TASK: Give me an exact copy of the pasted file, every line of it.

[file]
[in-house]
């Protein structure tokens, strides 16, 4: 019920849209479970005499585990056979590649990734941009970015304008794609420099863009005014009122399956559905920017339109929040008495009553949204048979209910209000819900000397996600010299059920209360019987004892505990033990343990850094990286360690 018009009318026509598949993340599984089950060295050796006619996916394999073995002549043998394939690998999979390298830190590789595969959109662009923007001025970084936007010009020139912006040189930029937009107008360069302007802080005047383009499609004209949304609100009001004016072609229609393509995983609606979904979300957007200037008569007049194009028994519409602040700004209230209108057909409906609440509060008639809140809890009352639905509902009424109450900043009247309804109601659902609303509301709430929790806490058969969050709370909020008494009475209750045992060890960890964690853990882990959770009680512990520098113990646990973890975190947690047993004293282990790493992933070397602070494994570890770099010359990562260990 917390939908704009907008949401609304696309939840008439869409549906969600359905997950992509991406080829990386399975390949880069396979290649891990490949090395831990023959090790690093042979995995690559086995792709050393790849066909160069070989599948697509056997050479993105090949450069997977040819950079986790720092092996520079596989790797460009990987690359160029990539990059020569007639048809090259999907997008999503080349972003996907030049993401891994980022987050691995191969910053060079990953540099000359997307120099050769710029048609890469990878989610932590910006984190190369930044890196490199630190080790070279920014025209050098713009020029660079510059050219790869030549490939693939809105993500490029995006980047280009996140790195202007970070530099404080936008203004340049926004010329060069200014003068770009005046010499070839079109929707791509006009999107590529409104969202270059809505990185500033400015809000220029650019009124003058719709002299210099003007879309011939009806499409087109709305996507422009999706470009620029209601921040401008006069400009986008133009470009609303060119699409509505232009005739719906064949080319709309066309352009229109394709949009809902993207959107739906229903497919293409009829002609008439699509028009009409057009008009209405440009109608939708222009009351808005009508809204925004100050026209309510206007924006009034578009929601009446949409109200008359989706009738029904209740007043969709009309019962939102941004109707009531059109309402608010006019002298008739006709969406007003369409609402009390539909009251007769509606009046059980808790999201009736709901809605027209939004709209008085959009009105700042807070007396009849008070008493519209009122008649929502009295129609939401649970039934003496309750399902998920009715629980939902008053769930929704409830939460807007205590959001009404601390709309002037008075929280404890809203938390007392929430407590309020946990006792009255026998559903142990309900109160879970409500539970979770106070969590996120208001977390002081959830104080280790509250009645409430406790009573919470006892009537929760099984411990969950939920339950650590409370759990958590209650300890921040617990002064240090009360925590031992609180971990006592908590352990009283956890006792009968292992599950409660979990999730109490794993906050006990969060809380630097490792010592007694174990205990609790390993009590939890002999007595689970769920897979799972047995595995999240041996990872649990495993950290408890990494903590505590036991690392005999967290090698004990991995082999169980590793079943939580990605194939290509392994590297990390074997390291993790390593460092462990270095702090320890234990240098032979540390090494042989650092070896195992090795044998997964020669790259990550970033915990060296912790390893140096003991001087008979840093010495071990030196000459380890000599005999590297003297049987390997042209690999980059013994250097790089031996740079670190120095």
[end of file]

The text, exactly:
[in-house]
């Protein structure tokens, strides 16, 4: 019920849209479970005499585990056979590649990734941009970015304008794609420099863009005014009122399956559905920017339109929040008495009553949204048979209910209000819900000397996600010299059920209360019987004892505990033990343990850094990286360690 018009009318026509598949993340599984089950060295050796006619996916394999073995002549043998394939690998999979390298830190590789595969959109662009923007001025970084936007010009020139912006040189930029937009107008360069302007802080005047383009499609004209949304609100009001004016072609229609393509995983609606979904979300957007200037008569007049194009028994519409602040700004209230209108057909409906609440509060008639809140809890009352639905509902009424109450900043009247309804109601659902609303509301709430929790806490058969969050709370909020008494009475209750045992060890960890964690853990882990959770009680512990520098113990646990973890975190947690047993004293282990790493992933070397602070494994570890770099010359990562260990 917390939908704009907008949401609304696309939840008439869409549906969600359905997950992509991406080829990386399975390949880069396979290649891990490949090395831990023959090790690093042979995995690559086995792709050393790849066909160069070989599948697509056997050479993105090949450069997977040819950079986790720092092996520079596989790797460009990987690359160029990539990059020569007639048809090259999907997008999503080349972003996907030049993401891994980022987050691995191969910053060079990953540099000359997307120099050769710029048609890469990878989610932590910006984190190369930044890196490199630190080790070279920014025209050098713009020029660079510059050219790869030549490939693939809105993500490029995006980047280009996140790195202007970070530099404080936008203004340049926004010329060069200014003068770009005046010499070839079109929707791509006009999107590529409104969202270059809505990185500033400015809000220029650019009124003058719709002299210099003007879309011939009806499409087109709305996507422009999706470009620029209601921040401008006069400009986008133009470009609303060119699409509505232009005739719906064949080319709309066309352009229109394709949009809902993207959107739906229903497919293409009829002609008439699509028009009409057009008009209405440009109608939708222009009351808005009508809204925004100050026209309510206007924006009034578009929601009446949409109200008359989706009738029904209740007043969709009309019962939102941004109707009531059109309402608010006019002298008739006709969406007003369409609402009390539909009251007769509606009046059980808790999201009736709901809605027209939004709209008085959009009105700042807070007396009849008070008493519209009122008649929502009295129609939401649970039934003496309750399902998920009715629980939902008053769930929704409830939460807007205590959001009404601390709309002037008075929280404890809203938390007392929430407590309020946990006792009255026998559903142990309900109160879970409500539970979770106070969590996120208001977390002081959830104080280790509250009645409430406790009573919470006892009537929760099984411990969950939920339950650590409370759990958590209650300890921040617990002064240090009360925590031992609180971990006592908590352990009283956890006792009968292992599950409660979990999730109490794993906050006990969060809380630097490792010592007694174990205990609790390993009590939890002999007595689970769920897979799972047995595995999240041996990872649990495993950290408890990494903590505590036991690392005999967290090698004990991995082999169980590793079943939580990605194939290509392994590297990390074997390291993790390593460092462990270095702090320890234990240098032979540390090494042989650092070896195992090795044998997964020669790259990550970033915990060296912790390893140096003991001087008979840093010495071990030196000459380890000599005999590297003297049987390997042209690999980059013994250097790089031996740079670190120095």